REFERENCES:

(1.) Konar H, Chaudhuri S. Pregnancy complicated by maternal heart disease: A review of 281 women. J Obstet Gynaecol India 2012; 62(3): 301-306.

(2.) Bhatla N, Lal S, Behera G, Kriplani A, Mittal S, Agrawal N et al. Cardiac disease in pregnancy. Int J Gynaecol Obstet 2003; 82(2): 153-9.

(3.) Hilfiker-Kleiner D, Sliwa K, Drexler H. Peripartum cardiomyopathy: recent insights in its pathophysiology. Trends Cardiovasc Med 2008; 18(5): 173-179.

(4.) Brar SS, Khan SS, Sandhu GK, Jorgensen MB, Parikh N, Hsu JW et al. Incidence, mortality, racial differences in peripartum cardiomyopathy. Am J Cardiol 2007; 100: 302-304.

(5.) Hilfiker-Kleiner D, Kaminski K, Kaminski K. A cathepsin D-cleaved 16 kDa form of prolactin mediates postpartum cardiomyopathy. Cell 2007; 128(3): 589-600.

(6.) Twomley KM, Wells GL. Peripartum Cardiomyopathy: A Current Review. Journal of Pregnancy 2010; 2010: 1-5.

(7.) Mishra VN, Mishra N, Devanshi. Peripartum Cardiomyopathy. JAPI 2013; 16.

(8.) Carlson KM, Browning JE, Eggleston MK, Gherman RB. Peripartum cardiomyopathy presenting as lower extremity arterial thromboembolism. A case report. Journal of Reproductive Medicine for the Obstetrician and Gynecologist 2000; 45(4): 351-353.

(9.) Pearson GD, Veille JC, Rahimtoola S, Hsia J, Oakley CM, Hosenpud JD et al. Peripartum cardiomyopathy: National Heart, Lung and Blood Institute and Office of Rare Diseases (National Institutes of Health) workshop recommendation and review. JAMA 2000; 283: 1183-8.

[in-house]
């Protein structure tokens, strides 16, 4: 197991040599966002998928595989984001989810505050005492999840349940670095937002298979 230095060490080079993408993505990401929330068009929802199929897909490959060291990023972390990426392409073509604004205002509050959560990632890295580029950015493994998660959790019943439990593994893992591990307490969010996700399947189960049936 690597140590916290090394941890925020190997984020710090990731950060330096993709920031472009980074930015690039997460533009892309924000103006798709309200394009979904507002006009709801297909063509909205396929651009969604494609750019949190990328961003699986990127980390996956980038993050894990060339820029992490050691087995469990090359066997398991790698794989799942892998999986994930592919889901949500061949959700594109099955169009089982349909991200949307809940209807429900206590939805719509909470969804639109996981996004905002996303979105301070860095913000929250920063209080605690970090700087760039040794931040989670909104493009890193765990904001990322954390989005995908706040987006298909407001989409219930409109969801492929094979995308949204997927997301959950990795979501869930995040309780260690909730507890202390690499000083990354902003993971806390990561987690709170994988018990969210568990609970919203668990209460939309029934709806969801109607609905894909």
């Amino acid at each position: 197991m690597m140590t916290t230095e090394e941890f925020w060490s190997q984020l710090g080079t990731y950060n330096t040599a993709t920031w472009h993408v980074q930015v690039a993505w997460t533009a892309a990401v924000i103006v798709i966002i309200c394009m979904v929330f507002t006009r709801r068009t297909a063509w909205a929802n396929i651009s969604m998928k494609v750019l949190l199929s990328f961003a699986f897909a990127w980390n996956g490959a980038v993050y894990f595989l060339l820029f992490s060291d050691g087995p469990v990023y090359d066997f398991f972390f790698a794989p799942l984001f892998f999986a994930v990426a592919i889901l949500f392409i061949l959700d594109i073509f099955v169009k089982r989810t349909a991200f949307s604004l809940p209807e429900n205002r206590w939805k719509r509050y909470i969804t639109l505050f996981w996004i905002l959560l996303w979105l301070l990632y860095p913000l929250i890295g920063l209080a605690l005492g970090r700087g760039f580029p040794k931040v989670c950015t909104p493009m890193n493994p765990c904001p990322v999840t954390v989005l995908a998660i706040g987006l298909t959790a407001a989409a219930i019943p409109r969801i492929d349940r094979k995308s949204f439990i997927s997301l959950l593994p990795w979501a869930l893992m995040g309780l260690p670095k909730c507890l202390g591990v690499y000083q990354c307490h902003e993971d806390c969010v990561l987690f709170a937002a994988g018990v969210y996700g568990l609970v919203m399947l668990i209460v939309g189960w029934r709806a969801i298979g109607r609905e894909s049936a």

(10.) Hibbard JU, Lindheimer M, Lang RM. A modified definition for peripartum cardiomyopathy and prognosis based on echocardiography. Obstet Gynecol 1999; 94: 311-6.

(11.) Malinow A, Butterworth J, Johnson M, Safon L, Rein M, Hartwell B et al. Peripartum cardiomyopathy presenting at Cesarean delivery. Anesthesiology 1985; 63: 545-7.

(12.) Davies S. Amniotic fluid embolus: a review of the literature. Can J Anaesth 2001; 48: 88-98.

(13.) Amos AM, Jaber WA, Russell SD. Improved outcomes in peripartum cardiomyopathy with contemporary. American Heart Journal 2006; 152(3): 509-513.

(14.) Sliwa K, Blauwet L, Tibazarwa K, Livaber E, Smedema JP, Becker A et al. Evaluation of bromocriptine in the treatment of acute severe peripartum cardiomyopathy: a proof-of-concept pilot study. Circulation 2010; 121(13): 1465-1473.

(15.) Velickovic IA, Leicht CH. Peripartum cardiomyopathy and cesarean section: report of two cases and literature review. Arch Gynecol Obstet 2004; 270: 307-10.

Saubhagya Kumar Jena [1], Soumya Samal [2], Suresh Kumar Behera [3], Basanta Kumar Behera [4].

AUTHORS:

[1.] Saubhagya Kumar Jena

[2.] Soumya Samal

[3.] Suresh Kumar Behera

[4.] Basanta Kumar Behera

PARTICULARS OF CONTRIBUTORS:

[1.] Assistant Professor, Department of Obstetrics and Gynaecology, AIIMS, Bhubaneswar.

[2.] Assistant Professor, Department of Anaesthesiology, IMS & SUM Hospital, Bhubaneswar.

[3.] Assistant Professor, Department of Cardiology, IMS & SUM Hospital, Bhubaneswar.

[4.] Professor, Department of Community Medicine, KIMS, Bhubaneswar.

NAME ADRRESS EMAIL ID OF THE CORRESPONDING AUTHOR:

Dr. Saubhagya Kumar Jena AIIMS, Bhubaneswar. At: Sijua, Po: Dumduma, Bhubaneswar, Odisha Pin-751019

E-mail: drsau@rediffmail.com

Date of Submission: 04/07/2013.

Date of Peer Review: 04/07/2013.

Date of Acceptance: 04/07/2013.

Date of Publishing: 08/07/2013
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Title Annotation:CASE REPORT
Author:Jena, Saubhagya Kumar; Samal, Soumya; Behera, Suresh Kumar; Behera, Basanta Kumar
Publication:Journal of Evolution of Medical and Dental Sciences
Article Type:Report
Date:Jul 8, 2013
Words:2053